Small businesses feel the shutdown pain

Illustration: Sarah Grillo/Axios

The check isn't in the mail: 800,000 federal workers are set to miss their second payday this month, with no reprieve in sight as the shutdown approaches Day 35.

Why it matters: The drought of federal worker paychecks — not to mention the contractors who will never be repaid for their furloughs — is starting to sting surrounding businesses, with escalating dangers for the broader economy.

Details: A Philadelphia store owner who serves federal workers told KYW Newsradio that the workers will eventually get paid, but his shop won't recoup the lost business.

  • "We’re actually going to have small business, very soon, impacted negatively because we can’t get an SBA loan," Huntington Bancshares Inc. CEO Steve Steinour told WashPost today.
  • AP reports: "It’s hard to know just how much the shutdown is depressing consumer spending because the Commerce Department, which compiles and reports such data, was itself closed by the shutdown."

The bottom line: "[A] sustained decline in sentiment raises the probability that consumer demand further slows in the near term," Bank of America economists said today, per Bloomberg.

The big picture: 40% of American adults couldn't afford a $400 emergency, according to Fed data released in 2018.

  • Now imagine that your emergency is two missed paychecks in a row, when you've done nothing wrong on the job.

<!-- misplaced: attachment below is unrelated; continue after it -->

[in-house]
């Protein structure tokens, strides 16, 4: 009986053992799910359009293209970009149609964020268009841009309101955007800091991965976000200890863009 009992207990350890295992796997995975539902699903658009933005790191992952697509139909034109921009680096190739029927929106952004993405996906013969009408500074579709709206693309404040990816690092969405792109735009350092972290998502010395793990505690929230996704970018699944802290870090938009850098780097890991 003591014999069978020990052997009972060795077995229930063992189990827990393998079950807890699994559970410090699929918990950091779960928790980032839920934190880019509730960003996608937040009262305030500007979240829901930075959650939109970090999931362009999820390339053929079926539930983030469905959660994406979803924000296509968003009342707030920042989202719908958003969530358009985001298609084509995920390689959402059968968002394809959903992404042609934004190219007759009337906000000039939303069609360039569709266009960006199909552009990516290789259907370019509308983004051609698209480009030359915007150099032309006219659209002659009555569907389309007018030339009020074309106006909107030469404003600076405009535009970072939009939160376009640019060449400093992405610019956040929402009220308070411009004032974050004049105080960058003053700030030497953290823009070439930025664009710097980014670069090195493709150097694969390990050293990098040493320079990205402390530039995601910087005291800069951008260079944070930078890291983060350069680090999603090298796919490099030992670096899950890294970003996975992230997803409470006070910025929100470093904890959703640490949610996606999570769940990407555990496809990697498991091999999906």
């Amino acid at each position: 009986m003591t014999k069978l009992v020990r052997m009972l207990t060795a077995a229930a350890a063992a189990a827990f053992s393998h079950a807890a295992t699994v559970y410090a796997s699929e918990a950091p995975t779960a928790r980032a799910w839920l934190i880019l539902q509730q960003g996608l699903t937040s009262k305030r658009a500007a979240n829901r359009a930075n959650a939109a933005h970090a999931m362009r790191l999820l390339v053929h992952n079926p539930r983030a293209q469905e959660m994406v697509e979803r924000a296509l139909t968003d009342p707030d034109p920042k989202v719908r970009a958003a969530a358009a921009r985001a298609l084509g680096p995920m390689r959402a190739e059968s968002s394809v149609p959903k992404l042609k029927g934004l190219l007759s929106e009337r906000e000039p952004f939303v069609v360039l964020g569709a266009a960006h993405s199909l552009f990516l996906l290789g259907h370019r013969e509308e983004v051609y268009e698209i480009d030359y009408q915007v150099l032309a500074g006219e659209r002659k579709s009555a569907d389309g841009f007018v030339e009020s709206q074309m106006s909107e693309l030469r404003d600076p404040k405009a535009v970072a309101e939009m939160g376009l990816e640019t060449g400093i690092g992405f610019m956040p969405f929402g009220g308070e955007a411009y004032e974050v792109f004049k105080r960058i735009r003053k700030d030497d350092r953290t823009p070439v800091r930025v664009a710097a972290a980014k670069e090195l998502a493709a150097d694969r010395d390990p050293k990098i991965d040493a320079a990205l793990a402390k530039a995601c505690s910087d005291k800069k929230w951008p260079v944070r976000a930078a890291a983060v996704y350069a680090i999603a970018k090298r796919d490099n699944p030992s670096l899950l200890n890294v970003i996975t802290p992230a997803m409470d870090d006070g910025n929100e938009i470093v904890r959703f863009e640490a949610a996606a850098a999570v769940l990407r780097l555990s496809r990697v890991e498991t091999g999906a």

• Then imagine how — when you eventually get back to work and get your backpay — how your spending habits could change if you were in that position.
  • As those Bank of America economists note: "[L]ost consumption may not be fully made up once the shutdown ends as we find the consumer more cautious in their spending habits."

What's next: The two Senate bills to re-open the government both failed today.

P.S. Secretary of Commerce Wilbur Ross, with a net worth in the hundreds of millions, said on CNBC today he doesn't "quite understand why" federal workers are going to food banks instead of getting loans to survive the "liquidity crisis."

  • "These are basically government-guaranteed loans because the government has committed, these folks will get back pay once this whole thing gets settled down."

Go deeper: All the ways Americans are feeling the effects of the shutdown

What's next

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The second day of the Senate impeachment trial of President Trump will see a full day of opening arguments from Democratic House impeachment managers.

What to watch for: Democrats now have 24 hours — spread out over three days — to take their time to lay out their case against the president's alleged abuse of power and obstruction of Congress. It'll also allow them to highlight gaps that could be filled out by additional witnesses and documents from the administration.

This post will be updated with new developments as the trial continues.

Go deeperArrowJan 21, 2020 - Politics

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Illustration: Aïda Amer/Axios

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